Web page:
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Chicago Trying “Blue Bag Buddy System” to Boost its Recycling Rate

The new buddy bags feature some basic do's and don'ts to help residents recycle correctly.

The Chicago Department of Streets and Sanitation has launched a pilot program, a "blue cart buddy" bag at 5,000 households, designed to encourage recycling of items from the kitchens.

Earlier this year the city instituted a bagless recycling policy. It requires residents to place recyclables out of bags and in blue carts. But residents struggled to adjust, leading to a spike in violations as many continued to put recyclables in bags.

The new buddy bags feature some basic do's and don'ts to help residents recycle correctly.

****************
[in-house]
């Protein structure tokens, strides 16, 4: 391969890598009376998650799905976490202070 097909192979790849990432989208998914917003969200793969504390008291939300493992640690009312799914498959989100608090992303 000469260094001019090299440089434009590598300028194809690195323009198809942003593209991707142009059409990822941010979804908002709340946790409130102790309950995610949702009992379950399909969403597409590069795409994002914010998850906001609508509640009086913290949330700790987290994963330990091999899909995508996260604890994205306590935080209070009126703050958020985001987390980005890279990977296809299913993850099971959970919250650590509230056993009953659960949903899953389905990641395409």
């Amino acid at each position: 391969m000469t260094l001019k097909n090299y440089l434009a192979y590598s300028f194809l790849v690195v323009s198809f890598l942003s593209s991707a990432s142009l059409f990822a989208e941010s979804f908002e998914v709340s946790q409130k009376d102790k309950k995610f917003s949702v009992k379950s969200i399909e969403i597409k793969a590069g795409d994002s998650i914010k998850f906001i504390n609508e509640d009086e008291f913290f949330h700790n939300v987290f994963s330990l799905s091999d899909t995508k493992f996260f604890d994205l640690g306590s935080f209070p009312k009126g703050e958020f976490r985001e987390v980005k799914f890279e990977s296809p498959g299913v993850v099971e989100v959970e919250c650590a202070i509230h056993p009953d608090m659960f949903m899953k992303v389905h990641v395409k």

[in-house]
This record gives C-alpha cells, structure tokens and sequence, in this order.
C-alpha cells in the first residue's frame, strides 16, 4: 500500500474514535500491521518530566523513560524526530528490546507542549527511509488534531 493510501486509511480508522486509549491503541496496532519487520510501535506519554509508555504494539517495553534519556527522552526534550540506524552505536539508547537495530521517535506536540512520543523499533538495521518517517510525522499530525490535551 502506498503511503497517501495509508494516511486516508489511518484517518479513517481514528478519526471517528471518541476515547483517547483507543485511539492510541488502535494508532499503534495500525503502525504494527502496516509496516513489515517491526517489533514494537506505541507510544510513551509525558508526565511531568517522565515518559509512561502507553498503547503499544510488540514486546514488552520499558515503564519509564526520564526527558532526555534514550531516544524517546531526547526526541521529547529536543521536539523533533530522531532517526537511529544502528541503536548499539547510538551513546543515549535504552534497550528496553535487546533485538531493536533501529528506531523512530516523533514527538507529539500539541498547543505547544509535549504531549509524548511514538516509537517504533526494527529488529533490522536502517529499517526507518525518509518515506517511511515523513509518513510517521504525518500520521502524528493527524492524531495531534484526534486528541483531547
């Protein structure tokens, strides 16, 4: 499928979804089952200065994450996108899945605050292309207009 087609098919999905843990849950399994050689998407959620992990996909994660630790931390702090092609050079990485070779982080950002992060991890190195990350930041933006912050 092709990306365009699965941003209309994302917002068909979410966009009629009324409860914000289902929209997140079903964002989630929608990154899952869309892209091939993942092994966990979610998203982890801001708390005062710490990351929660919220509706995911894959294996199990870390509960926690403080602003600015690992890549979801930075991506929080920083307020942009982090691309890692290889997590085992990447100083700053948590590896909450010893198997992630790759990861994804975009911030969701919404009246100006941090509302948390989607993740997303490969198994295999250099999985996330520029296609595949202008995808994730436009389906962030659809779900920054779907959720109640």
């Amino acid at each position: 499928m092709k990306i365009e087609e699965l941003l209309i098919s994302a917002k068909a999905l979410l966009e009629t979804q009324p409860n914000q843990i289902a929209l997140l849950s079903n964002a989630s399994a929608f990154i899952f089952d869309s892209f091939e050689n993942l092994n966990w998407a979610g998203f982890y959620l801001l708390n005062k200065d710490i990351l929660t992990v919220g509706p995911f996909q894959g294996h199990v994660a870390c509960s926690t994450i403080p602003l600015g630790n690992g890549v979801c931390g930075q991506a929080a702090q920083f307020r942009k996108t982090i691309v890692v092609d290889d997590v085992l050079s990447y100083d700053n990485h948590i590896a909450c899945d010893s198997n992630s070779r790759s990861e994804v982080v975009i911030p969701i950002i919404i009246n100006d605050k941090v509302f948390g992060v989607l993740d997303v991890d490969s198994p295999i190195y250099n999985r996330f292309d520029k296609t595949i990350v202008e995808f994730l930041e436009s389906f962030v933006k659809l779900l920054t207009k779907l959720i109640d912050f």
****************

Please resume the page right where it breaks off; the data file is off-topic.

Recycling has been an issue in Chicago overall. In November, new data showed the city’s recycling rate had dropped below 10 percent.

The city has also tried to do what it can to encourage recycling at multifamily units within the city. A proposal under consideration includes fines that range from $1,000 for the first offense and up to $5,000 for a third offense within a year.

DNAInfo has more info on the buddy bags:

"We're marking a few things we want you to put in, and a few things we don't," which should help eliminate some of the guesswork, Sauve said.

On the other side, the bag is printed with step-by-step instructions of how to use it: keep it somewhere handy; fill it with recyclables; when full, empty the items into the blue cart. Repeat.

"It's a means of getting to people and asking them to participate correctly," Sauve said.

To determine the buddy bag's effectiveness, Streets & San will track the number of carts being tagged with orange contamination stickers — these carts are later picked up as trash, not recycling.

Read the full story here.

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